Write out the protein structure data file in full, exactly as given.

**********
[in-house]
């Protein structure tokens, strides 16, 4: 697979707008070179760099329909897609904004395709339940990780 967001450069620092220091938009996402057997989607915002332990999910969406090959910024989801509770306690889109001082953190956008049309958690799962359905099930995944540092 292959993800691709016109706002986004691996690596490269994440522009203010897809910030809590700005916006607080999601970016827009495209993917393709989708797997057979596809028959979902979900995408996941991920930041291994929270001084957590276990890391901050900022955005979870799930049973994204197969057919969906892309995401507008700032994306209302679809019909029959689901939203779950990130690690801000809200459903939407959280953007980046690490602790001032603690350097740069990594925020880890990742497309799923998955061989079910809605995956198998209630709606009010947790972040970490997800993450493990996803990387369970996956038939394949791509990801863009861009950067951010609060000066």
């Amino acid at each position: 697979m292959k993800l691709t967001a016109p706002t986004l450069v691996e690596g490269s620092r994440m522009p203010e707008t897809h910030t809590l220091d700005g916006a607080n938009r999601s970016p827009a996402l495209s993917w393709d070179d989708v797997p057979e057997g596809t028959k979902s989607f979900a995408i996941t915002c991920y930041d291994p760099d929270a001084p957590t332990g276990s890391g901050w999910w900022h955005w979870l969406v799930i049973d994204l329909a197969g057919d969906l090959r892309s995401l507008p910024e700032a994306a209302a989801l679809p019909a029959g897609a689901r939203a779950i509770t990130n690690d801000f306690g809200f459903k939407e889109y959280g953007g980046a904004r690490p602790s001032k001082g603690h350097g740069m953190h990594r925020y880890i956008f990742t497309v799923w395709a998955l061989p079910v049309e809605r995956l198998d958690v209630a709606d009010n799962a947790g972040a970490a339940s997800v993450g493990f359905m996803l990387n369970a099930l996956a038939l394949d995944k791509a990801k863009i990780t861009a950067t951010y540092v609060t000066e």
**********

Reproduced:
[in-house]
């Protein structure tokens, strides 16, 4: 697979707008070179760099329909897609904004395709339940990780 967001450069620092220091938009996402057997989607915002332990999910969406090959910024989801509770306690889109001082953190956008049309958690799962359905099930995944540092 292959993800691709016109706002986004691996690596490269994440522009203010897809910030809590700005916006607080999601970016827009495209993917393709989708797997057979596809028959979902979900995408996941991920930041291994929270001084957590276990890391901050900022955005979870799930049973994204197969057919969906892309995401507008700032994306209302679809019909029959689901939203779950990130690690801000809200459903939407959280953007980046690490602790001032603690350097740069990594925020880890990742497309799923998955061989079910809605995956198998209630709606009010947790972040970490997800993450493990996803990387369970996956038939394949791509990801863009861009950067951010609060000066």
């Amino acid at each position: 697979m292959k993800l691709t967001a016109p706002t986004l450069v691996e690596g490269s620092r994440m522009p203010e707008t897809h910030t809590l220091d700005g916006a607080n938009r999601s970016p827009a996402l495209s993917w393709d070179d989708v797997p057979e057997g596809t028959k979902s989607f979900a995408i996941t915002c991920y930041d291994p760099d929270a001084p957590t332990g276990s890391g901050w999910w900022h955005w979870l969406v799930i049973d994204l329909a197969g057919d969906l090959r892309s995401l507008p910024e700032a994306a209302a989801l679809p019909a029959g897609a689901r939203a779950i509770t990130n690690d801000f306690g809200f459903k939407e889109y959280g953007g980046a904004r690490p602790s001032k001082g603690h350097g740069m953190h990594r925020y880890i956008f990742t497309v799923w395709a998955l061989p079910v049309e809605r995956l198998d958690v209630a709606d009010n799962a947790g972040a970490a339940s997800v993450g493990f359905m996803l990387n369970a099930l996956a038939l394949d995944k791509a990801k863009i990780t861009a950067t951010y540092v609060t000066e």